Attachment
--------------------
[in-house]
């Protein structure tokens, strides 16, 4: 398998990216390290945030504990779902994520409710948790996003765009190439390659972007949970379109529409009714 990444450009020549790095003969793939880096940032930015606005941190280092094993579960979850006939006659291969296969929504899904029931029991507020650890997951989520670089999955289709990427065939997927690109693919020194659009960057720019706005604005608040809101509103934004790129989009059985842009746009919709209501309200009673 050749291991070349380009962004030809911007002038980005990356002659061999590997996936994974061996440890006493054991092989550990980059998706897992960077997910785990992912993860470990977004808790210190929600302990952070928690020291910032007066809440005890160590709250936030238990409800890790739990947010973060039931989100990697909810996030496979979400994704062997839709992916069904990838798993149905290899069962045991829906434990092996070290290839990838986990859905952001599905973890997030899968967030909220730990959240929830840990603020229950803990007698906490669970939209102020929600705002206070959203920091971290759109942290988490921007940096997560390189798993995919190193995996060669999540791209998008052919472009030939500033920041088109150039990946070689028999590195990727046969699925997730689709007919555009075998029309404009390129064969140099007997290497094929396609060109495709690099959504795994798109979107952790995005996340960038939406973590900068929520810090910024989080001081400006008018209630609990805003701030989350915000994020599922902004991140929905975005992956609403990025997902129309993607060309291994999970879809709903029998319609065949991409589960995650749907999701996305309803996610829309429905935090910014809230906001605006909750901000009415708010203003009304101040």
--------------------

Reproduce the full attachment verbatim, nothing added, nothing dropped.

[in-house]
């Protein structure tokens, strides 16, 4: 398998990216390290945030504990779902994520409710948790996003765009190439390659972007949970379109529409009714 990444450009020549790095003969793939880096940032930015606005941190280092094993579960979850006939006659291969296969929504899904029931029991507020650890997951989520670089999955289709990427065939997927690109693919020194659009960057720019706005604005608040809101509103934004790129989009059985842009746009919709209501309200009673 050749291991070349380009962004030809911007002038980005990356002659061999590997996936994974061996440890006493054991092989550990980059998706897992960077997910785990992912993860470990977004808790210190929600302990952070928690020291910032007066809440005890160590709250936030238990409800890790739990947010973060039931989100990697909810996030496979979400994704062997839709992916069904990838798993149905290899069962045991829906434990092996070290290839990838986990859905952001599905973890997030899968967030909220730990959240929830840990603020229950803990007698906490669970939209102020929600705002206070959203920091971290759109942290988490921007940096997560390189798993995919190193995996060669999540791209998008052919472009030939500033920041088109150039990946070689028999590195990727046969699925997730689709007919555009075998029309404009390129064969140099007997290497094929396609060109495709690099959504795994798109979107952790995005996340960038939406973590900068929520810090910024989080001081400006008018209630609990805003701030989350915000994020599922902004991140929905975005992956609403990025997902129309993607060309291994999970879809709903029998319609065949991409589960995650749907999701996305309803996610829309429905935090910014809230906001605006909750901000009415708010203003009304101040």